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Longtime nurse says goodbye to Southern Regional

By Justin Reedy

Of the thousands of babies Katie Jolley has taken care of over the last three decades, one sticks out in her memory.

Jolley, 63, was working in the nursery at Southern Regional Medical Center in Riverdale several years ago when former President Jimmy Carter's granddaughter was born there.

Jolley was taking care of the newborn girl when the famous Georgian came by the hospital to see the newest member of his family, like any good grandparent would. But having the former leader of the free world looking over her shoulder was a little unnerving for the veteran neonatal care nurse.

"That was a thrill," Jolley said. "He came by and just looked at his grandbaby n just like any other grandpa. I was so nervous, I couldn't remember some of the things I've done for years."

The president's granddaughter is only one of many memories Jolley took home with her when she retired last month from Southern Regional after 31 years as a nurse there.

The Stockbridge resident was a pediatrics nurse for several years before coming to work in the nursery at Southern Regional in 1972 n one year after the south side hospital opened. In that time, Jolley has cared for thousands of babies from the Southern Crescent and around Atlanta. Sometimes that means taking care of multiple generations of area residents.

"I had a young man here having a baby who said he was born at the hospital," Jolley said. "He said he was 28 years old, and I said, ?Yes, I probably took care of you.'"

Getting to see the grown-up version of their patients feels good, Jolley said, considering she has worked in the Neonatal Intensive Care Unit during much of her time at the hospital. Jolley and longtime colleague Gladys Huckaby, a fellow nurse at SRMC, were reunited with one of their patients recently.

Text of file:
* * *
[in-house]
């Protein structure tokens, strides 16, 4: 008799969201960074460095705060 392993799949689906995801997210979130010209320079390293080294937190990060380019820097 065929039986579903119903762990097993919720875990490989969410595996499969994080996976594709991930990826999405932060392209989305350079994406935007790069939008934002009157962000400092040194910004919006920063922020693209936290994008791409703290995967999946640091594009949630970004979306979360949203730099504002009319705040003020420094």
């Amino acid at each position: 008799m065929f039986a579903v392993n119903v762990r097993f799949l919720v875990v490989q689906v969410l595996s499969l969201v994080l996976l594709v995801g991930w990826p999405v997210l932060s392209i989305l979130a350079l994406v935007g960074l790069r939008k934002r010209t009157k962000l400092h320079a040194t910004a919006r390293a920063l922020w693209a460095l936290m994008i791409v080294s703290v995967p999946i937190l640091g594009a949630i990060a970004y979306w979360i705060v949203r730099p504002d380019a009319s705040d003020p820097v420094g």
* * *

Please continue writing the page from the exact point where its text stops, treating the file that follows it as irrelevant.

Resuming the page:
"We had a girl come by here last week who was 27 years old, and Katie and I took care of her when she was here," Huckaby said. "To see them come back is really exciting."

That means even more to Jolley when the baby starts out in a rough medical situation, like one child she remembers as just "Tommy."

"He was the sickest baby I've probably ever seen," Jolley remembers. "The baby not only made it, but he's doing remarkably well. That baby taught me a lesson n that it's not up to us to decide if a baby's going to make it or not."

She won't be seeing many situations like that now, though, since Jolley's retired n and she's going to have trouble filling the free time she now has every evening.

"I've always worked 3 to 11 at night," Jolley said with a chuckle. "I asked my husband, ?Does this mean I have to cook dinner?'"